Better Students Ask More Questions.
In To Kill a Mockingbird, what are some examples of the legal system at work in...
1 Answer | add yours
In Chapter 15, Heck Tate, who is the sheriff, comes to the Finch household to talk to Atticus about a potential mob since Tom Robinson is staying at the Maycomb jail. Since Heck Tate is the sheriff, he is a part of law enforcement. The fact that he's there in efforts to prevent a potential crime indicates that the law enforcement component of the legal system is at work.
In Chapter 16, the jury is selected. The town is filled with people wanting to find out more about the trial:
The courthouse square was covered with picnic parties sitting on newspapers, washing down biscuit and syrup with warm milk from fruit jars. Some people were gnawing on cold chicken and cold fried pork chops.
Toward the end of Chapter 16, Scout, Jem, and Dill make their way into the courthouse, getting seats with Reverend Sykes in the balcony. The chapter ends with Heck Tate on the witness stand.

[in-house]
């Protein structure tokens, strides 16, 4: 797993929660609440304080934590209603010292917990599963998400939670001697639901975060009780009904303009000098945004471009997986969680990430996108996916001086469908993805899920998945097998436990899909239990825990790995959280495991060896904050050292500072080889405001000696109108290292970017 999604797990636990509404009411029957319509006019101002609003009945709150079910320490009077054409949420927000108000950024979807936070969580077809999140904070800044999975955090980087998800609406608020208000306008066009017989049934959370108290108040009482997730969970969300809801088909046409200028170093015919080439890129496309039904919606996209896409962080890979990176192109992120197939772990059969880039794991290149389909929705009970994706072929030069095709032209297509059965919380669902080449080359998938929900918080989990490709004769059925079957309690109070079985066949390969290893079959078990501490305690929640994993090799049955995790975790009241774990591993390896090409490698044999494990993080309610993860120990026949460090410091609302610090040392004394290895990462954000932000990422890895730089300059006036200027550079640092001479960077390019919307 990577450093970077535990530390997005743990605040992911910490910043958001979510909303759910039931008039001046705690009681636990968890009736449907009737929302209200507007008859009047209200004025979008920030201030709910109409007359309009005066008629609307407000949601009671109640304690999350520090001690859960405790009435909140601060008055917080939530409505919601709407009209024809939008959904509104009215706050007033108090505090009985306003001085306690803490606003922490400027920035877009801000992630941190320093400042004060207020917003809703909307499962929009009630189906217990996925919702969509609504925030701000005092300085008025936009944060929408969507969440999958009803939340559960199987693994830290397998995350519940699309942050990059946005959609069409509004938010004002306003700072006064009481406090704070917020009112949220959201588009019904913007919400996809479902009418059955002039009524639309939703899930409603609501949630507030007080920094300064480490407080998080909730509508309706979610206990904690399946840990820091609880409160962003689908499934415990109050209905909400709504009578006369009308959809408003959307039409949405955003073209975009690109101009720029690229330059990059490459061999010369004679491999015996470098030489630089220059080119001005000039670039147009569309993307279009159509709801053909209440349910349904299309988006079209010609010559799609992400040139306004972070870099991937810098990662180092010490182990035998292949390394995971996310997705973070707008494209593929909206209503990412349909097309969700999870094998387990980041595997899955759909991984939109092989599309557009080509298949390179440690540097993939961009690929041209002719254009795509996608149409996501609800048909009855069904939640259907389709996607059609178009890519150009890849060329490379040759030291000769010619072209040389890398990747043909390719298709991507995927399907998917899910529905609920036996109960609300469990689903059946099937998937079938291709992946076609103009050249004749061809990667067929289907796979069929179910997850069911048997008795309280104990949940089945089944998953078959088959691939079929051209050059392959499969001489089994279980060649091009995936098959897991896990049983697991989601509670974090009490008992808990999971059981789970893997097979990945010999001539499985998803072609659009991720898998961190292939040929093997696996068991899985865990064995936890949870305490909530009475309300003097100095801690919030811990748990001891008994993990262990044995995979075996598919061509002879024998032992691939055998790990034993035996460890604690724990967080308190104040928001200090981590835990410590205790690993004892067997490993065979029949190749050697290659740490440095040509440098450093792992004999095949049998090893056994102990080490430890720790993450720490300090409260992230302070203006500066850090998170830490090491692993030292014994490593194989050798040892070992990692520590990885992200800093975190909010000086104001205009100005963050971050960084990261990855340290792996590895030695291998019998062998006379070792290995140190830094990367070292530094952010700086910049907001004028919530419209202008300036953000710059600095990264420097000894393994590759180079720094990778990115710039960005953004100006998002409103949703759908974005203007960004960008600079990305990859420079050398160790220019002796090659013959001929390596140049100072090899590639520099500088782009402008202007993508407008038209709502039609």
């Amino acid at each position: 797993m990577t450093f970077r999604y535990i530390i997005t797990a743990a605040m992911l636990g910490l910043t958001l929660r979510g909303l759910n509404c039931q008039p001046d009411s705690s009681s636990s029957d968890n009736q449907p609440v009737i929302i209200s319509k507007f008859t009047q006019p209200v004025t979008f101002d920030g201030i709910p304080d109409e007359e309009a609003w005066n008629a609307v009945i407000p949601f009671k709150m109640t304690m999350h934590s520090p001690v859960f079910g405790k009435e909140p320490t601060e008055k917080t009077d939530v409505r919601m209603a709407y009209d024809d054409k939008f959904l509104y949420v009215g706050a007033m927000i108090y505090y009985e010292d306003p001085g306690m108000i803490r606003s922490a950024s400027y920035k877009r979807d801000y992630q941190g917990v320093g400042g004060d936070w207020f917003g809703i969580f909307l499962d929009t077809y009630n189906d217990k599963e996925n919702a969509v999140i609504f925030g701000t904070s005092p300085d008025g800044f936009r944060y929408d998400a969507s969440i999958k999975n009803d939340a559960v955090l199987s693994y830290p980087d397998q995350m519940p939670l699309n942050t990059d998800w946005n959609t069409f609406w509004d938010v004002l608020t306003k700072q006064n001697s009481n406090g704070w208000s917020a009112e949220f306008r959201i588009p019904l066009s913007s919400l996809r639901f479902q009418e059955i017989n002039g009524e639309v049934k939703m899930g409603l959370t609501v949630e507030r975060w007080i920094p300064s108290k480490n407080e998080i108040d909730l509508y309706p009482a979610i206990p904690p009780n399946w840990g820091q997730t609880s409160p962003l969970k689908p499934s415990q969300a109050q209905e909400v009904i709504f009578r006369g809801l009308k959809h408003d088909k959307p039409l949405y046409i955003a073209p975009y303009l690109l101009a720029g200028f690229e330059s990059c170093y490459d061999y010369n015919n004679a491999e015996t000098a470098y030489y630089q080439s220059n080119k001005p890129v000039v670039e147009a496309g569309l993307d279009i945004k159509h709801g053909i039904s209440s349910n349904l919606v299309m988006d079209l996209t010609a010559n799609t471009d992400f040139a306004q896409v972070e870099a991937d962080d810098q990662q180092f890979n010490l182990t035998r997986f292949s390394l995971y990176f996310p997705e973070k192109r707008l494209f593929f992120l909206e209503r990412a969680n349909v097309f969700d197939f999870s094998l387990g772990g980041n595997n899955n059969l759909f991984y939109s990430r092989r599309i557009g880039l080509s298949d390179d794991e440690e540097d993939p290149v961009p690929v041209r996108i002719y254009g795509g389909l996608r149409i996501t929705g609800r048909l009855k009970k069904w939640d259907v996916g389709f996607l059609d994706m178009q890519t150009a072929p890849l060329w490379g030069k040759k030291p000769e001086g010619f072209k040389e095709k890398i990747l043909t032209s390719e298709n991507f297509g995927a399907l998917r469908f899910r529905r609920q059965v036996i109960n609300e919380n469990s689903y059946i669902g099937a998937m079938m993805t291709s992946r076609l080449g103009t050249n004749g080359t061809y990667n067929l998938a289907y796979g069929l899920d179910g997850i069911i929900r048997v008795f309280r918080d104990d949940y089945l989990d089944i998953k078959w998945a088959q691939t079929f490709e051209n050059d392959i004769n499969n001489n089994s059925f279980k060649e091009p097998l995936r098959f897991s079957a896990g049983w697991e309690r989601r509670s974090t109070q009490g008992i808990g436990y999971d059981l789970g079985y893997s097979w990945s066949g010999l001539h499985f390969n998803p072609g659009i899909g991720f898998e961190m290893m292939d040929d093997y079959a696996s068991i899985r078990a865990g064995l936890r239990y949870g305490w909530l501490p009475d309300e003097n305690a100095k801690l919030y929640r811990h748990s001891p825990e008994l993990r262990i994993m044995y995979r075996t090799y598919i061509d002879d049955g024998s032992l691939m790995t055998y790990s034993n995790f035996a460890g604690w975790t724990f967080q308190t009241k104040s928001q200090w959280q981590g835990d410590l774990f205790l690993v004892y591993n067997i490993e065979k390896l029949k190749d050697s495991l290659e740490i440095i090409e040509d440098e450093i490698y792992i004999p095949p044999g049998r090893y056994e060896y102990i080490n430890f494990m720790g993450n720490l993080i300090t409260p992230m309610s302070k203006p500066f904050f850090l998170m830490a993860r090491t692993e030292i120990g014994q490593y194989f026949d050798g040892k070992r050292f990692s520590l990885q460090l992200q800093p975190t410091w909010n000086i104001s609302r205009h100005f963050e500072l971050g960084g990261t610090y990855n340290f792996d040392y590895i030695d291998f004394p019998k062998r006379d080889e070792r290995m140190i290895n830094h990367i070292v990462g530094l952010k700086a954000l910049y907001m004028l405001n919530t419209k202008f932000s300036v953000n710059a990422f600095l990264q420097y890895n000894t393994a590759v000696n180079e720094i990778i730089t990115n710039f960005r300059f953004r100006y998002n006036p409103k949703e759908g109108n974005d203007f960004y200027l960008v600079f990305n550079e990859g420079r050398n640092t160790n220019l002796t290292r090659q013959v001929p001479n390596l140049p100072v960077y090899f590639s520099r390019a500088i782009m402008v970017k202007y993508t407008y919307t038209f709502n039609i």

Chapter 17 includes court proceedings, beginning with Heck Tate's testimony about the day he was called to the Ewells' home when Mayella was assaulted. He is questioned by Mr. Gilmer and Atticus. The remainder of Chapter 17 contains Mr. Ewell's testimony (also questioned by Gilmer and Atticus) and there is a significant moment when Atticus implies that Mr. Ewell, who is left-handed, could very likely be the one who assaulted Mayella.
Chapter 18 is mostly Mayella Ewell's testimony. It begins with Mr. Gilmer's questions and is followed by Atticus's. It is in this chapter that Atticus shows how it is more likely that Mr. Ewell, a left-handed man, would have beaten Mayella. During Mayella's testimony, Atticus asks Tom to stand and the court sees that his left hand is useless:
His left arm was fully twelve inches shorter than his right, and hung dead at his side. It ended in a small shriveled hand, and from as far away as the balcony I could see that it was no use to him.
Posted by amarang9 on September 20, 2013 at 2:26 AM (Answer #1)
Related QuestionsSee all »
Join to answer this question
Join a community of thousands of dedicated teachers and students.